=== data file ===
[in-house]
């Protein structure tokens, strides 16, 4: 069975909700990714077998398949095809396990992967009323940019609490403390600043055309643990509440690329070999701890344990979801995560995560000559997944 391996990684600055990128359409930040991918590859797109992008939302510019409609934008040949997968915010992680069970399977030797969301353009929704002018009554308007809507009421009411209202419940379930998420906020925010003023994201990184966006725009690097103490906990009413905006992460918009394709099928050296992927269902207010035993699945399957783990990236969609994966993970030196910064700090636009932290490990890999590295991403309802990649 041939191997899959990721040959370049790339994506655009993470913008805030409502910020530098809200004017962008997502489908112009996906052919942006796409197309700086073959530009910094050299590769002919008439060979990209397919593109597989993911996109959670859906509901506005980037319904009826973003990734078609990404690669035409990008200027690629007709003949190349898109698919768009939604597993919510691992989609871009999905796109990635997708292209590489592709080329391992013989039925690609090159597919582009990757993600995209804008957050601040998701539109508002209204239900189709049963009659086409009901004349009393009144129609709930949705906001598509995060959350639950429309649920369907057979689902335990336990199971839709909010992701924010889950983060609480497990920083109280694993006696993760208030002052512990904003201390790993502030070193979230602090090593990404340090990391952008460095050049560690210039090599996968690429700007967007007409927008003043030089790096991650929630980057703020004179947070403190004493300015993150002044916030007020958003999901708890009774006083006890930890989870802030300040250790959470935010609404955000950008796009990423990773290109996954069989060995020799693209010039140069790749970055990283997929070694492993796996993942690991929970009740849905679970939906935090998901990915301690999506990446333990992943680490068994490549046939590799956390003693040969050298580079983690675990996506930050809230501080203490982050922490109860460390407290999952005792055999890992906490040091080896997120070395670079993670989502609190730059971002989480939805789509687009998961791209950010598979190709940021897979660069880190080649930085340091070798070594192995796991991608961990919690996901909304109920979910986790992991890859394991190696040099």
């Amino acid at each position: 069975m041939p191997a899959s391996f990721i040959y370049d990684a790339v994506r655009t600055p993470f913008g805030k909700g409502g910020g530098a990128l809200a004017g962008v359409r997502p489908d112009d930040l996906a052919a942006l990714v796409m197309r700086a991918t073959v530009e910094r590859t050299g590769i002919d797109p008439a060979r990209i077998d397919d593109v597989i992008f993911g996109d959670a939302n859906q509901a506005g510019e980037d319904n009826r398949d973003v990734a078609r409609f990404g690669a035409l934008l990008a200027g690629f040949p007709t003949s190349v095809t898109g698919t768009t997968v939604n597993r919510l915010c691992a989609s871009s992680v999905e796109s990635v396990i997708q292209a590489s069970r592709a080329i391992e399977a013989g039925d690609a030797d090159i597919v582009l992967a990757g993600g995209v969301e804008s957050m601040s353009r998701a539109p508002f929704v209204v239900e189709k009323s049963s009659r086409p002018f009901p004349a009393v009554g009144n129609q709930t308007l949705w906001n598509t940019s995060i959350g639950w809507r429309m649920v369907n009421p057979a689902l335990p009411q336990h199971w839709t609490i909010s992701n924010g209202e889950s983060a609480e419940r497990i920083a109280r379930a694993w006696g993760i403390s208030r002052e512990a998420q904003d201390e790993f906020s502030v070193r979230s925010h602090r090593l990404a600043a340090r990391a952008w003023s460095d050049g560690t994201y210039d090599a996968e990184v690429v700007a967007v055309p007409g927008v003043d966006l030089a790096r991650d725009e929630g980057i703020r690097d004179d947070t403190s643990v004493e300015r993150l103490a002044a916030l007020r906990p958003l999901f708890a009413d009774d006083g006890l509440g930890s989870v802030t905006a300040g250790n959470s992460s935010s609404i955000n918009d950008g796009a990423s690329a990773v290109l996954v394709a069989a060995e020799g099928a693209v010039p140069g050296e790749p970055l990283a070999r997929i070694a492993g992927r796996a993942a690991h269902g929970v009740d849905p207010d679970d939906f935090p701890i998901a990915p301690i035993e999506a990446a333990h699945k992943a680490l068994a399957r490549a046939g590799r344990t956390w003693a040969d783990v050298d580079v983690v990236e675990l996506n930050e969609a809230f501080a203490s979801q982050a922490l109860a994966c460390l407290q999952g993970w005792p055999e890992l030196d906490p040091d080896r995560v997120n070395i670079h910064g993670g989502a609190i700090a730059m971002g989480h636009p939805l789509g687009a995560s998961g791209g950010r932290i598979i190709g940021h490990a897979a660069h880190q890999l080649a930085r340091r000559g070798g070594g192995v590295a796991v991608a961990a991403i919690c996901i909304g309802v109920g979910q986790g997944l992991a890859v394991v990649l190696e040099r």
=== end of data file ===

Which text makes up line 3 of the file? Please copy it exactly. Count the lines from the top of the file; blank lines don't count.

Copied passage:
């Amino acid at each position: 069975m041939p191997a899959s391996f990721i040959y370049d990684a790339v994506r655009t600055p993470f913008g805030k909700g409502g910020g530098a990128l809200a004017g962008v359409r997502p489908d112009d930040l996906a052919a942006l990714v796409m197309r700086a991918t073959v530009e910094r590859t050299g590769i002919d797109p008439a060979r990209i077998d397919d593109v597989i992008f993911g996109d959670a939302n859906q509901a506005g510019e980037d319904n009826r398949d973003v990734a078609r409609f990404g690669a035409l934008l990008a200027g690629f040949p007709t003949s190349v095809t898109g698919t768009t997968v939604n597993r919510l915010c691992a989609s871009s992680v999905e796109s990635v396990i997708q292209a590489s069970r592709a080329i391992e399977a013989g039925d690609a030797d090159i597919v582009l992967a990757g993600g995209v969301e804008s957050m601040s353009r998701a539109p508002f929704v209204v239900e189709k009323s049963s009659r086409p002018f009901p004349a009393v009554g009144n129609q709930t308007l949705w906001n598509t940019s995060i959350g639950w809507r429309m649920v369907n009421p057979a689902l335990p009411q336990h199971w839709t609490i909010s992701n924010g209202e889950s983060a609480e419940r497990i920083a109280r379930a694993w006696g993760i403390s208030r002052e512990a998420q904003d201390e790993f906020s502030v070193r979230s925010h602090r090593l990404a600043a340090r990391a952008w003023s460095d050049g560690t994201y210039d090599a996968e990184v690429v700007a967007v055309p007409g927008v003043d966006l030089a790096r991650d725009e929630g980057i703020r690097d004179d947070t403190s643990v004493e300015r993150l103490a002044a916030l007020r906990p958003l999901f708890a009413d009774d006083g006890l509440g930890s989870v802030t905006a300040g250790n959470s992460s935010s609404i955000n918009d950008g796009a990423s690329a990773v290109l996954v394709a069989a060995e020799g099928a693209v010039p140069g050296e790749p970055l990283a070999r997929i070694a492993g992927r796996a993942a690991h269902g929970v009740d849905p207010d679970d939906f935090p701890i998901a990915p301690i035993e999506a990446a333990h699945k992943a680490l068994a399957r490549a046939g590799r344990t956390w003693a040969d783990v050298d580079v983690v990236e675990l996506n930050e969609a809230f501080a203490s979801q982050a922490l109860a994966c460390l407290q999952g993970w005792p055999e890992l030196d906490p040091d080896r995560v997120n070395i670079h910064g993670g989502a609190i700090a730059m971002g989480h636009p939805l789509g687009a995560s998961g791209g950010r932290i598979i190709g940021h490990a897979a660069h880190q890999l080649a930085r340091r000559g070798g070594g192995v590295a796991v991608a961990a991403i919690c996901i909304g309802v109920g979910q986790g997944l992991a890859v394991v990649l190696e040099r």